The deputy director’s unexpected death reignited the debate on artistic freedom in the country as well as raised pertinent questions on the future direction of the troubled Asian festival.
South Korean filmmakers gathered in Busan on Monday for the memorial service of Kim Ji-seok, co-founder, deputy director and head programmer of Busan International Film Festival (BIFF) who passed earlier this month. He was 57.
The noon service began with a moment of silence at one of the main theaters of Busan Cinema Center, the official festival venue. Over 400 guests from near and far, including Japan, Taiwan and other Asian neighboring countries, arrived for the solemn occasion.
“It seems like yesterday when [Kim Ji-seok] asked me to officiate his marriage, and but it pains me that [he] is making me play the villainous role of bidding [him] farewell,” said Kim Dong-ho, founder, former director and current chairman of the fest, about the deceased who married in 1996, the same year BIFF launched.
“Countless friends paid their respects at the memorial that was set up at the Korean Film Council’s booth during the Cannes Film Festival,” recalled Kim about how the late deputy passed away from a heart attack during the French festival, and said guests included Kiyoshi Kurosawa and Eric Khoo, among other Asian cinema icons. According to a spokesperson for BIFF, Kim’s body was cremated in Cannes on Tuesday in order to hurry the process of return home.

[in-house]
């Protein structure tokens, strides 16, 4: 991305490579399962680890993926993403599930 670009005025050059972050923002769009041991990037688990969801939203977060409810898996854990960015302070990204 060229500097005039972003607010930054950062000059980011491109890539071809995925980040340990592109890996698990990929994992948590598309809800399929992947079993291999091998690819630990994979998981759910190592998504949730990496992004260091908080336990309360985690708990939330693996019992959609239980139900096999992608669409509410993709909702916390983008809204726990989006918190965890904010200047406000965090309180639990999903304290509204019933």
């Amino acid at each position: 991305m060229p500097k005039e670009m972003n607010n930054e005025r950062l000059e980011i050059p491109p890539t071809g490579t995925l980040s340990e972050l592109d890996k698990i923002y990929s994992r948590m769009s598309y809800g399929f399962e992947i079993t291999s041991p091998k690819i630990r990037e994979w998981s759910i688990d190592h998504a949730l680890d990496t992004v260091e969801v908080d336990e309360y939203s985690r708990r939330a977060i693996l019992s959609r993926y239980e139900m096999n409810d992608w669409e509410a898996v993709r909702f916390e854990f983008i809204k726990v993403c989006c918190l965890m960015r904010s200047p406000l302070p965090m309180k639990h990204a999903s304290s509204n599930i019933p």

Others commemorated Kim’s dedication to the festival’s struggles to launch and ultimately survive against a government censorship crisis.
“The crazy bastard offered the money he had saved for his wedding for launching the festival,” said Oh Seok-geun, a longtime friend of the late Kim and BIFF founding member who currently heads the Busan Film Commision. “I knew nothing about administration and didn’t do the paperwork properly. There was no way to pay him back when we finally got the funds from Busan city, but not once did he complain.”
Moreover, Oh emphasized the need to shed light on the issue of artistic freedom.
In October 2014, Busan Mayor and then-fest chairman Suh Byung-soo tried to stop the Busan Film Festival from screening a controversial documentary about a tragic April 2014 ferry sinking, The Truth Shall Not Sink With Sewol. The local film industry rose up, organizing some of the largest protests to date and even threatening to boycott the 2016 edition of the festival. Filmmakers condemned Suh’s censorship attempt, while fest organizers claimed that it suffered “political retaliation” in the form of drastic state budget cuts and unprecedented audit reviews after premiering the documentary. Several founding members of the fest, including former director Lee Yong-kwan and market head Jay Jeon, were forced to resign and have since faced troubles with the law over what many local industyites view as unfair charges of corruption. Mayor Suh, who has since resigned from his festival post, was in attendance at the memorial service.